Adi Sankaracharya’s -Soundarya Lahari-Prana Kishore
(0ne page version to know the concept)
The Soundarya Lahari meaning “Waves Of Beauty” is a famous literary work in Sanskrit believed to be written by sage Pushpadanta and Adi Shankara. Some believe the first part “Ananda Lahari” was etched on mount Meru by Ganesha himself (or by Pushpadanta). Sage Goudapada, the teacher of Shankar’s teacher Govinda Bhagavadpada, memorised the writings of Pushpadanta which was carried down to Adi Shankara. Its hundred and three shlokas (verses) eulogize the beauty, grace and munificence of GoddessParvati / Dakshayani, consort of Shiva.
Adi Shankara with disciples, drawing byRaja Ravivarma, 1904
The Sri Chakra, frequently called the Sri Yantra.
Soundarya Lahari has 100 Slokas or verses
Verses 1-41 is called Ananda Lahari-
(waves of Happiness )are the original work of Lord Shiva, shedding great light on the ancient rituals of Tantra, Yantra and various powerful Mantras. Describes the mystical experience of the union of Shiva and Shakti and related phenomena. In fact, it opens with the assertion that Only when Shiva is united with Shakti does he have the power to create.
Verses 42 -100 are called Soundarya Lahari
–( Waves of Beauty )composed by Adi Shankara himself, which mainly focuses on the appearance of the Goddess. This stanza till the end describes the great mother Shakthi from head to foot.These are supposed to be composed by the Adhi Sankara himself.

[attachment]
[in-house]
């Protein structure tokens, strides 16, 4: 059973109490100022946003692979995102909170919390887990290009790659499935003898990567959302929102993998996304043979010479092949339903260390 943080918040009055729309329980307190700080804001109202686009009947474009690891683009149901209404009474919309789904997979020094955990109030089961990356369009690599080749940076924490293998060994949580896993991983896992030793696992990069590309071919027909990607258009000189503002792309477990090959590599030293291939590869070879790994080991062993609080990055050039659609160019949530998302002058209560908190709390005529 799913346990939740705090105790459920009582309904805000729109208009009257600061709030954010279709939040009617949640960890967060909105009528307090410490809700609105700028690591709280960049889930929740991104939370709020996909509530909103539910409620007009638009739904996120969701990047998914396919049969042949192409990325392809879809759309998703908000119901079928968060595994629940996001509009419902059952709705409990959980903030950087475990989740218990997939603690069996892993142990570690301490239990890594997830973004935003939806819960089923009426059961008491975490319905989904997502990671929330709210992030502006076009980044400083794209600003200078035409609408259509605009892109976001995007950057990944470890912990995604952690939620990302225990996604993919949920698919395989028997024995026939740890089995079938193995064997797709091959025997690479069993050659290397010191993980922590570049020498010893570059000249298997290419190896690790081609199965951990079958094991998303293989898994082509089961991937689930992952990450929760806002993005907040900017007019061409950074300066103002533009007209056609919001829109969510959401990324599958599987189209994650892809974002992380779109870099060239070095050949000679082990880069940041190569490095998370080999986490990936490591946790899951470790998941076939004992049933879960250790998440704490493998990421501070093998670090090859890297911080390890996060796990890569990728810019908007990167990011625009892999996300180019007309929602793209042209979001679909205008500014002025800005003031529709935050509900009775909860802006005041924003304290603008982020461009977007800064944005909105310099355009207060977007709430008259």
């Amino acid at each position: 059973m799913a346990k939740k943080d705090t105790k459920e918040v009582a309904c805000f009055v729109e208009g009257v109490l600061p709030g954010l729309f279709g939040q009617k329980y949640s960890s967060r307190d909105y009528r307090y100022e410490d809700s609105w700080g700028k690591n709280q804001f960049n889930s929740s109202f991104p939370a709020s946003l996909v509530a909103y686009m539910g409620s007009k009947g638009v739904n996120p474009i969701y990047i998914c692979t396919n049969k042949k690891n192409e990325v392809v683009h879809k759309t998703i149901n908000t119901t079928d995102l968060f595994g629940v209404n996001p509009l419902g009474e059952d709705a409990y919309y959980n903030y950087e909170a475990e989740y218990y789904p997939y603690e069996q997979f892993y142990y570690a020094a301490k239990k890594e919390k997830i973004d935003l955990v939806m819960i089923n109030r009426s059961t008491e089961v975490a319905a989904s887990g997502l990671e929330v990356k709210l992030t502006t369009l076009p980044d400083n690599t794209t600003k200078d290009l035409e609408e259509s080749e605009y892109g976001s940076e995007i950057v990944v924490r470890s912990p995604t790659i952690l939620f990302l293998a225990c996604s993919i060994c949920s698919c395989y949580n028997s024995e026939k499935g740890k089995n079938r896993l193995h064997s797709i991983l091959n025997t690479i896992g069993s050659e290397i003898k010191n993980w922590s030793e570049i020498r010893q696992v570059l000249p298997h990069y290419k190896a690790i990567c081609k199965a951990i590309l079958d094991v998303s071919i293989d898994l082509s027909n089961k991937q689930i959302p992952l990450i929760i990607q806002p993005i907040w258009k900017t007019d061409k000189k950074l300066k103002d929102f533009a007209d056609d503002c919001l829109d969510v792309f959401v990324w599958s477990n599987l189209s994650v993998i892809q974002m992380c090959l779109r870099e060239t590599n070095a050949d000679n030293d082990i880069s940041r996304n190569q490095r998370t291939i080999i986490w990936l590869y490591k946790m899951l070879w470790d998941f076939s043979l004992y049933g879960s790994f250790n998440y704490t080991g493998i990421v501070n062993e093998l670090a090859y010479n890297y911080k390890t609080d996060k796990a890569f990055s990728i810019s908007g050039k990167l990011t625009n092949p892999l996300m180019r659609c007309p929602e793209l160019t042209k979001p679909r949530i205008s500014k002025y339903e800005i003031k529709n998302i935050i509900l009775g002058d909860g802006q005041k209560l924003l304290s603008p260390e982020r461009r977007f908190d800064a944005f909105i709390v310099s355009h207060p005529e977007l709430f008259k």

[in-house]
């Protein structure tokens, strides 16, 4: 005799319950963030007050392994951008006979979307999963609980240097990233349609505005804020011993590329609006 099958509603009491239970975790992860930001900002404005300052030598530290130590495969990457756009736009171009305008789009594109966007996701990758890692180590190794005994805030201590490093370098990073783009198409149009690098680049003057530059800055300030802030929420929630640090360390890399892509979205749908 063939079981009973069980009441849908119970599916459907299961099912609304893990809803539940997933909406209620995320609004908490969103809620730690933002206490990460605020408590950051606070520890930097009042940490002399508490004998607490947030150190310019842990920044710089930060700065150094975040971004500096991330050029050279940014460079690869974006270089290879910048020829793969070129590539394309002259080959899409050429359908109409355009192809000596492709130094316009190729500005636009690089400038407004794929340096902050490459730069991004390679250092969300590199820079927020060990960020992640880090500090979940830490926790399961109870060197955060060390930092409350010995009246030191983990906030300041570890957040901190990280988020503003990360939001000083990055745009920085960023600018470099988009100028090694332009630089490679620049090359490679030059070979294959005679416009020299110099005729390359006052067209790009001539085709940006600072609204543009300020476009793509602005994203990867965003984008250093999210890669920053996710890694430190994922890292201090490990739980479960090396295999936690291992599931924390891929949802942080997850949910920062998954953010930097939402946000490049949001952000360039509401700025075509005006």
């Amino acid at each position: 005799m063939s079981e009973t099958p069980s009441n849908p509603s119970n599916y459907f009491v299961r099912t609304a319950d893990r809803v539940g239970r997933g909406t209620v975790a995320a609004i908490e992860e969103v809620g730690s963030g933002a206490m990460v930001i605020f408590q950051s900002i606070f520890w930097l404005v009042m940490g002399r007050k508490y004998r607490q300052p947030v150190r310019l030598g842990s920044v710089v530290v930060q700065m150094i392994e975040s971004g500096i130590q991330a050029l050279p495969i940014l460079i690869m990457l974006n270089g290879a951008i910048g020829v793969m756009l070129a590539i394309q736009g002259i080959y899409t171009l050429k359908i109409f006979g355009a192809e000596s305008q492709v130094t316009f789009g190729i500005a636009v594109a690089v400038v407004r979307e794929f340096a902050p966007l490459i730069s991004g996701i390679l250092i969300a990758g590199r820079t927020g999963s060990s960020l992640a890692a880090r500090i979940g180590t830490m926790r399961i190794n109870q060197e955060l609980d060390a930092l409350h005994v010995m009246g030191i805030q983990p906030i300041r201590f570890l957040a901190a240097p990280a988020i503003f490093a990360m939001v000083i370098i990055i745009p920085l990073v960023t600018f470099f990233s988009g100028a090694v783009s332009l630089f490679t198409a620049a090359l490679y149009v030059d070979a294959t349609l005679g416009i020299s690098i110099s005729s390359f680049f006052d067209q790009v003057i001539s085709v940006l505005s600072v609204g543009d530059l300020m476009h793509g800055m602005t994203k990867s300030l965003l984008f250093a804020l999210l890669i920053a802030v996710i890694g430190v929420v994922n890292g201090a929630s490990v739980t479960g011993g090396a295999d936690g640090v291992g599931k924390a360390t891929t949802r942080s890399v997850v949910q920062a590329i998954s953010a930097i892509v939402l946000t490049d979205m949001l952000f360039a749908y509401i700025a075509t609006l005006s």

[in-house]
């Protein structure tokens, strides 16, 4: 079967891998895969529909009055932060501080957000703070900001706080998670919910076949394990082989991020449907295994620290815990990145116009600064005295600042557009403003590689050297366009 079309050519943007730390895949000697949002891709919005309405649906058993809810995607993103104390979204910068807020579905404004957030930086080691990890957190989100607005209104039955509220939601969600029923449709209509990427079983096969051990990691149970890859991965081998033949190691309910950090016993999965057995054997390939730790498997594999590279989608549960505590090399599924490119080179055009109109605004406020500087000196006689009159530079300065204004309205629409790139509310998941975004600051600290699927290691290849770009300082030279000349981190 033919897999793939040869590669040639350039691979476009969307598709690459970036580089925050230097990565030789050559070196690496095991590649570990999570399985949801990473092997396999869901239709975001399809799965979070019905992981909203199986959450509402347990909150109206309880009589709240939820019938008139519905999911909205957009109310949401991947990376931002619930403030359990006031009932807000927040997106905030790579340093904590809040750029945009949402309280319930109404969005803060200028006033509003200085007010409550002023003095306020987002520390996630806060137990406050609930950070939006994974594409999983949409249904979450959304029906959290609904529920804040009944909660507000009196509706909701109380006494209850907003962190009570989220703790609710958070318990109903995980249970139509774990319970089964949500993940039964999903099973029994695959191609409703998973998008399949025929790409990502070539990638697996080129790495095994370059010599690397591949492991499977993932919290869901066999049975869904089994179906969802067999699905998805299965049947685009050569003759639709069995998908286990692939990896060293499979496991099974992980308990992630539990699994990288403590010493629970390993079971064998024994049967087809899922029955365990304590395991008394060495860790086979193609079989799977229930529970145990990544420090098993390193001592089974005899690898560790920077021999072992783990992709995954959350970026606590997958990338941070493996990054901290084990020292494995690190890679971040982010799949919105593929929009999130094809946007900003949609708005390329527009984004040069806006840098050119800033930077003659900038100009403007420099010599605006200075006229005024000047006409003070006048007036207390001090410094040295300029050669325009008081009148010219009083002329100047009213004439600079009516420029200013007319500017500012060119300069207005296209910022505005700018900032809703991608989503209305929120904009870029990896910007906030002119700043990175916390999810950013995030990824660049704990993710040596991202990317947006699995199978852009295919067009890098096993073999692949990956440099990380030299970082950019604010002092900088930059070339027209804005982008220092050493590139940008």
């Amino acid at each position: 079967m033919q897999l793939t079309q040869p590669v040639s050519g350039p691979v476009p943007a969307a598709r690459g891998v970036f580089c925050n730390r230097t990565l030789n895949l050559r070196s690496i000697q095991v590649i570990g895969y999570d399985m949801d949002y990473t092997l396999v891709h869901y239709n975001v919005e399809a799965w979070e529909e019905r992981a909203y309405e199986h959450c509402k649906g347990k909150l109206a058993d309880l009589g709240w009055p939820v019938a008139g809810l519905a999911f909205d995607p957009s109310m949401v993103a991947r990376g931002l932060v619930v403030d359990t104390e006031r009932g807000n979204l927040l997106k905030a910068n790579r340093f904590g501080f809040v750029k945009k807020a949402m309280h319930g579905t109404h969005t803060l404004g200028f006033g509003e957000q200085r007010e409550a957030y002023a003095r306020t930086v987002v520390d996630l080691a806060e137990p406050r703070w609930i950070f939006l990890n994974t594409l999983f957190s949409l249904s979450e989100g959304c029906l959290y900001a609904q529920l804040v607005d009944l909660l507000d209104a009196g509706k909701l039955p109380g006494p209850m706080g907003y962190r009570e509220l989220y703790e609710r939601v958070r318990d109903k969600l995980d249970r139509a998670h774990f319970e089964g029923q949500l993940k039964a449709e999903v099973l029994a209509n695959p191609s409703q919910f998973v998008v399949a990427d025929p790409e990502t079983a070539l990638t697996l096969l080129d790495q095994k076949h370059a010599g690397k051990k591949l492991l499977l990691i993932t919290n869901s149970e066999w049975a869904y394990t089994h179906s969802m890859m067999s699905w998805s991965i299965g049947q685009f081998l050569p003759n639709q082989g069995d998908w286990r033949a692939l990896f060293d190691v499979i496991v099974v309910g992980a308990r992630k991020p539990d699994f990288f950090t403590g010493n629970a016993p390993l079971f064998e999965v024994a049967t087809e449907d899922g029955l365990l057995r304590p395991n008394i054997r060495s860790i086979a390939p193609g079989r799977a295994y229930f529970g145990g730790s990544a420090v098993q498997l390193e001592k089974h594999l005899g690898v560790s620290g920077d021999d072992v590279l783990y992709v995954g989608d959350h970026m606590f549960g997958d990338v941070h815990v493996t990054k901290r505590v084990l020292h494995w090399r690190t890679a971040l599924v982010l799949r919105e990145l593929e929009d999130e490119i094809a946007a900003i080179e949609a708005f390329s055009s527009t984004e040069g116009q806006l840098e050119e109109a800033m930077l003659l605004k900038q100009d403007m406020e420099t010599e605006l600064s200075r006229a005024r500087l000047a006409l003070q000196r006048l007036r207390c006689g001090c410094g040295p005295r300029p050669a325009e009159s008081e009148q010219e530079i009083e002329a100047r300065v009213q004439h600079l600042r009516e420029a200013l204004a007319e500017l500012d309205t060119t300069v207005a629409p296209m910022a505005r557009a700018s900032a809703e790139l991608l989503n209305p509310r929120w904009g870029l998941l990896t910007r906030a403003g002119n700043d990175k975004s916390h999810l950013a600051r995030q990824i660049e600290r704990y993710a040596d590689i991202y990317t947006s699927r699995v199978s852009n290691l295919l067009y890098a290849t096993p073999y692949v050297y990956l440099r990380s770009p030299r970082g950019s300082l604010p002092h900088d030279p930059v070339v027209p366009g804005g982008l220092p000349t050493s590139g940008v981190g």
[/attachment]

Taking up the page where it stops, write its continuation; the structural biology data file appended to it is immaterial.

How can we use Soundarya Lahari in our life ? Its also a Q and A on life
The Soundarya Lahari is not only a poem. It is a tantra textbook, giving instructions on Puja and offerings, many yantras, almost one to each shloka; describes tantric ways of performing devotion connected to each specific shloka; and details the results ensuing therefrom.
History behind Soundarya Lahiri
once Adi Shankara visited Kailash to worship Shiva and Parvathi. There, the Lord gave him a manuscript containing 100 verses which described the many facets of the Goddess, as a gift to him. While Shankara was returning after visiting Kailash, Nandi stopped him on the way. He snatched the manuscript from him, tore it into two, took one part and gave the other to Shankara. Shankara, desolate, ran to Shiva and narrated the incident to him. Shiva, smiling, commanded him to retain the 41 verses with him as the initial part of the 100 verses and then, write an extra 59 verses in praise of the Goddess himself. Thus, verses 1 – 41 are the original work of Lord Shiva, shedding great light on the ancient rituals of Tantra, Yantra and various powerful Mantras. The remaining verses, i.e. 42-100 are composed by Adi Shankara himself, which mainly focuses on the appearance of the Goddess